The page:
Tue. Jul 23rd, 2024

Congress says Pentagon is not providing key info in investigation of fatal Osprey crashes

By 37ci3 Jun12,2024


Congressional investigators say the military’s six-month investigation into the crash of the Osprey plane was stymied by Pentagon officials who refused to release critical safety investigation reports.

Rep. Glenn Grothman, chairman of the House Oversight Committee’s national security subcommittee, said, “It is imperative that the Department of Defense provide this information to understand the root causes of these fatal accidents and to ensure the safety of the US servicemen and women who board these aircraft.”

The subcommittee launched the investigation after 20 service members died in four separate Osprey crashes in less than two years. leaving grieving families demanding answers on why twin-rotor aircraft crash so often.

Three Pentagon officials will face questions from subcommittee members during a hearing Wednesday morning on Capitol Hill, and families of those killed in the crashes plan to attend.

Debris is scattered on the ground
Debris at the crash site of a twin-rotor Osprey aircraft.USMC

They reached their home in New Mexico, Michelle and Wayland Strickland, who lost their son, Lance Cpl. In the June 2022 Marine Osprey crash in California, Evan Strickland said they planned to fly to Washington overnight to arrive in time for the hearing.

“I would say that we hope this is the beginning of a real overhaul of the problems that have plagued the Osprey platform over the years, and hopefully it will lead to safety for those who use it in the future,” said Wayland Strickland.

In a prepared statement, Grothman said, “Since the V-22 entered service, it has been involved in numerous training accidents resulting in the deaths of more than 50 service members. These incidents have highlighted serious concerns about the safety and reliability of the Osprey, earning it the disturbing nickname ‘the widow.'”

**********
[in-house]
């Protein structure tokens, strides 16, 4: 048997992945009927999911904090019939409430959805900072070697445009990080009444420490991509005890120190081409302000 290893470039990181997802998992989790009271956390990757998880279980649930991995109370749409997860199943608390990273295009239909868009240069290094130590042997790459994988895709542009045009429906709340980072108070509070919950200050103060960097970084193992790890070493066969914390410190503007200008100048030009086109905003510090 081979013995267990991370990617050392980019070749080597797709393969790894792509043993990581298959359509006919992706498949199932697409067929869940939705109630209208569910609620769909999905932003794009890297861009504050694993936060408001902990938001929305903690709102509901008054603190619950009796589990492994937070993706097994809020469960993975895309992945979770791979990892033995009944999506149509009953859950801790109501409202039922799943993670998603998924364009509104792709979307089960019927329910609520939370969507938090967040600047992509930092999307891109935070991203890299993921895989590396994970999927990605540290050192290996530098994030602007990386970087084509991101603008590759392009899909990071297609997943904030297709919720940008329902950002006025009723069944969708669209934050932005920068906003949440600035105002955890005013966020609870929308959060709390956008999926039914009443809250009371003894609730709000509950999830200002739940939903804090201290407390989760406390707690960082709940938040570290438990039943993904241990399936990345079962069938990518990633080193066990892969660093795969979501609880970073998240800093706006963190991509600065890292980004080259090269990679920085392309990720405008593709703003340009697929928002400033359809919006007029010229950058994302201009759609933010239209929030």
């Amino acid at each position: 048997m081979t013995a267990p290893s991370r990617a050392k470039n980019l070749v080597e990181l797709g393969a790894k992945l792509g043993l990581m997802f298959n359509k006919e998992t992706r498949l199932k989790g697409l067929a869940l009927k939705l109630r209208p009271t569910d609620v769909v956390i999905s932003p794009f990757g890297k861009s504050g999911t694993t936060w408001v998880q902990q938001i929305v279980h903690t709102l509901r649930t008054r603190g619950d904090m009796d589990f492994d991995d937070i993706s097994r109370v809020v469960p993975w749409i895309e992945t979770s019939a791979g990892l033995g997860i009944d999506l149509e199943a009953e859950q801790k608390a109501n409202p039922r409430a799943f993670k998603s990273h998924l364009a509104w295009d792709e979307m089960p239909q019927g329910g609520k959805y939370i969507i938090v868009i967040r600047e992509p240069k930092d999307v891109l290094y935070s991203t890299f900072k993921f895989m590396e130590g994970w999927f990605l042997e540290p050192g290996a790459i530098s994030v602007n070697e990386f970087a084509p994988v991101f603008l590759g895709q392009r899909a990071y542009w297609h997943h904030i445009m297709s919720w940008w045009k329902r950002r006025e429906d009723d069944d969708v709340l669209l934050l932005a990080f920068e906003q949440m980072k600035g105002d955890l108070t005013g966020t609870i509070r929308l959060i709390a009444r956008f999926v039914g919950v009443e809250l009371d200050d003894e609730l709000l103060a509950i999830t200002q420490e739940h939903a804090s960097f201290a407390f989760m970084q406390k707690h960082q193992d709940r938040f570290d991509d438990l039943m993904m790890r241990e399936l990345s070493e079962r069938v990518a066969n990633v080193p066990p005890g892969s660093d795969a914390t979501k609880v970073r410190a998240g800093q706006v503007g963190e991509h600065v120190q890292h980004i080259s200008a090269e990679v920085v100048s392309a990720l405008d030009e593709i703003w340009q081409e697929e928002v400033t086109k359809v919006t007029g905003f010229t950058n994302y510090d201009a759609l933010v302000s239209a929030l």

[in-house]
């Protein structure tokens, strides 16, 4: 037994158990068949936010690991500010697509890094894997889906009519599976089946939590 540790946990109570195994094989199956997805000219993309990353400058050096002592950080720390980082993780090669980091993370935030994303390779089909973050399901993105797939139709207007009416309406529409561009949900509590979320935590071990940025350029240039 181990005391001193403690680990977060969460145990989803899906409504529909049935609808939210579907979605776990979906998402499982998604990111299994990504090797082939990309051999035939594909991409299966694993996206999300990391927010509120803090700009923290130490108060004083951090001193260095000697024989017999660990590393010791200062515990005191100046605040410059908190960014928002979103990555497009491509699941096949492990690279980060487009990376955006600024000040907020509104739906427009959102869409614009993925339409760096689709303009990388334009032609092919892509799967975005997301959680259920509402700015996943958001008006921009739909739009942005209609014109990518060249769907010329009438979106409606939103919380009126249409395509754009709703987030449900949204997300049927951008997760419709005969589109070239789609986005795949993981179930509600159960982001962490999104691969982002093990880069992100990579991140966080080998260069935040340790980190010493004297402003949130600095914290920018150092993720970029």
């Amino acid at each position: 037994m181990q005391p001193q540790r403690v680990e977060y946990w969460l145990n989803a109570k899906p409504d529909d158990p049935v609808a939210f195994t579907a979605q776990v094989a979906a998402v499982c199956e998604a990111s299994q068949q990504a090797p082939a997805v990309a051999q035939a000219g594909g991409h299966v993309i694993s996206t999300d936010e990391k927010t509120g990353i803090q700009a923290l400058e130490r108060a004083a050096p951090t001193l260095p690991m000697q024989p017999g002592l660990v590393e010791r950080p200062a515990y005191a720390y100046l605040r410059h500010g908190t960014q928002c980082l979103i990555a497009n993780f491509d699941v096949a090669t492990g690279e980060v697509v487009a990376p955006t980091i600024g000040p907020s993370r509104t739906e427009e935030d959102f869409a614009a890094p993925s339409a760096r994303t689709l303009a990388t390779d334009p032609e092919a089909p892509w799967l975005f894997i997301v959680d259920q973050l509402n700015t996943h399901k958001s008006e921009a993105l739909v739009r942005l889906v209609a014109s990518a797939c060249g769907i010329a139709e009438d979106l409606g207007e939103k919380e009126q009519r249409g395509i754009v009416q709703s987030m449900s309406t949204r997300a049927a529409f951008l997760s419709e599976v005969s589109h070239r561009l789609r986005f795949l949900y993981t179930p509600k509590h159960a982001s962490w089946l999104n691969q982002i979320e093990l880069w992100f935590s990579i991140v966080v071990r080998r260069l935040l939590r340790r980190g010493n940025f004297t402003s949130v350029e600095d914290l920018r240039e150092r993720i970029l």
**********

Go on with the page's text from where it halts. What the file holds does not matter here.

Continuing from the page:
In joint testimony filed before the hearing, Vice Adm. Carl Cheby, commander of Naval Air Systems Command, and Gary Kurtz, program executive officer for the Pentagon’s Air, Anti-Submarine Warfare, Offensive and Special Missions Programs, said the rate of serious accidents for the Osprey is “more than the Navy’s , has the full attention and support of USMC and USAF leadership. They wrote that they are focused on “solving this problem with the clear understanding that there is still much work to be done.”

Class A accidents, meaning those that result in permanent disability, death of a service member, or at least $2.5 million in damage to the aircraft, are the most serious category of military accidents.

In recent years, the number of accidents in the Osprey A class has increased.

In 2020 and 2021, Class A had two accidents, but no fatalities. According to military data reviewed by NBC News, there were 11 Class A accidents in 2022 and 2023, four of which were fatal.

Two investigations, a safety inquiry panel and a military accident investigation, are following the fatal incidents.